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55. Jahrestagung der Deutschen Gesellschaft für Neurochirurgie e. V. (DGNC)
1. Joint Meeting mit der Ungarischen Gesellschaft für Neurochirurgie

Deutsche Gesellschaft für Neurochirurgie (DGNC) e. V.

25. bis 28.04.2004, Köln

Management of spondylodiscitis: An evaluation of 44 patients

Behandlung von Spondylodiszitis: eine Untersuchung von 44 Patienten

Meeting Abstract

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  • corresponding author Thomas Kral - Neurochirurgische Universitätsklinik, Bonn
  • A. Jap - Neurochirurgische Universitätsklinik, Bonn
  • J. Schramm - Neurochirurgische Universitätsklinik, Bonn

Deutsche Gesellschaft für Neurochirurgie. Ungarische Gesellschaft für Neurochirurgie. 55. Jahrestagung der Deutschen Gesellschaft für Neurochirurgie e.V. (DGNC), 1. Joint Meeting mit der Ungarischen Gesellschaft für Neurochirurgie. Köln, 25.-28.04.2004. Düsseldorf, Köln: German Medical Science; 2004. DocMI.04.11

The electronic version of this article is the complete one and can be found online at:

Published: April 23, 2004

© 2004 Kral et al.
This is an Open Access article distributed under the terms of the Creative Commons Attribution License ( You are free: to Share – to copy, distribute and transmit the work, provided the original author and source are credited.




The aim of this retrospective clinical study was to analyze the pathologic entities and complications of spondylodiscitis (SD) and to compare duration and results of conservative and operative treatment in cases where surgery was offered to shorten the duration of hospitalization.


All clinical data were available in 44 of 52 patients with SD treated over a four year period. In this study group (14 female, 30 male) with a mean age of 60 ± 14 years 32% were younger than 60 years. SD was located in magnetic resonance imaging in the lumbar (N = 28), thoracic (N = 18) and cervical area (N = 8) and mostly monosegmental (64%) versus bisegmental (18%) or multisegmental (18%). The patients choose to have conservative treatment based on immobilization (bed rest, plaster shell) or operative treatment with dorsal stabilization and lateral fusion surgery. Antibiotic treatment was continued in both groups at least 10 weeks if C-reactive protein, white blood cell count and erythrocyte sedimentation rate were normal. Twenty-two patients were treated conservatively and surgically each.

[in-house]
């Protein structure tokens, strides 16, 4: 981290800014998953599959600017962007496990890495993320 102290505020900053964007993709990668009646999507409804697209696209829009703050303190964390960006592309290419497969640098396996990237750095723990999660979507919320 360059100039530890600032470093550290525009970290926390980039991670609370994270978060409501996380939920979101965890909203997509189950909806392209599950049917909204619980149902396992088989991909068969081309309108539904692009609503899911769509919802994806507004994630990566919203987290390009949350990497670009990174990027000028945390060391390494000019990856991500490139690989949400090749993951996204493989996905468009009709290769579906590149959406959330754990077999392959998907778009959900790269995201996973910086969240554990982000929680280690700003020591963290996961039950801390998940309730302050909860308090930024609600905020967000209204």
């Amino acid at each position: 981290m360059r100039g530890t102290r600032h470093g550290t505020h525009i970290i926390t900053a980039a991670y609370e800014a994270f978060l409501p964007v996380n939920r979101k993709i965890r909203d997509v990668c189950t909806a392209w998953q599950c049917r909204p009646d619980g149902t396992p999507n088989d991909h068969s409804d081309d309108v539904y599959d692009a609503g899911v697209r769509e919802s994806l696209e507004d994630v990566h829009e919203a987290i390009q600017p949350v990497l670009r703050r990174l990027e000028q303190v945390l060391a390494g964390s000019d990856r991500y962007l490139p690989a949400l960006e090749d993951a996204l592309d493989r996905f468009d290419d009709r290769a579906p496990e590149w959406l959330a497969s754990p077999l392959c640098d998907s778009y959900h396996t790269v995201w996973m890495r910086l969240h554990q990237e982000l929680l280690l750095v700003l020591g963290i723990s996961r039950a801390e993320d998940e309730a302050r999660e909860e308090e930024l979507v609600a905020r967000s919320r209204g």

Unspecific back pain (93%) and fever (43%) were frequently seen symptoms at admission. Twenty-six patients had a history of infection and 20 of diabetes or neoplasia. Of 27 patients with neurological deficits 10 needed an emergency operation to evacuate intraspinal abscess. Causative organism were found in 69% with Staphylococcus aureus and coagulase negative Staphylococcus in most cases (50%). The group with conservative treatment had a significant longer mean hospital stay of 53 days versus 25 days after surgical stabilization/fusion. Wound infection and incorrect pedicle screw placement were followed by revision operations in 4 cases. Of 13 patients which had developed septic complications at admission or during their stay three died from septic shock. There was a complete recovery of neurological deficits in 9 patients and incomplete in 18 patients during the hospital stay.


Spondylodiscitis occurred not only in elderly patients and was often associated with a history of diabetes and neoplasia. The hospital stay was significantly shorter after surgical treatment.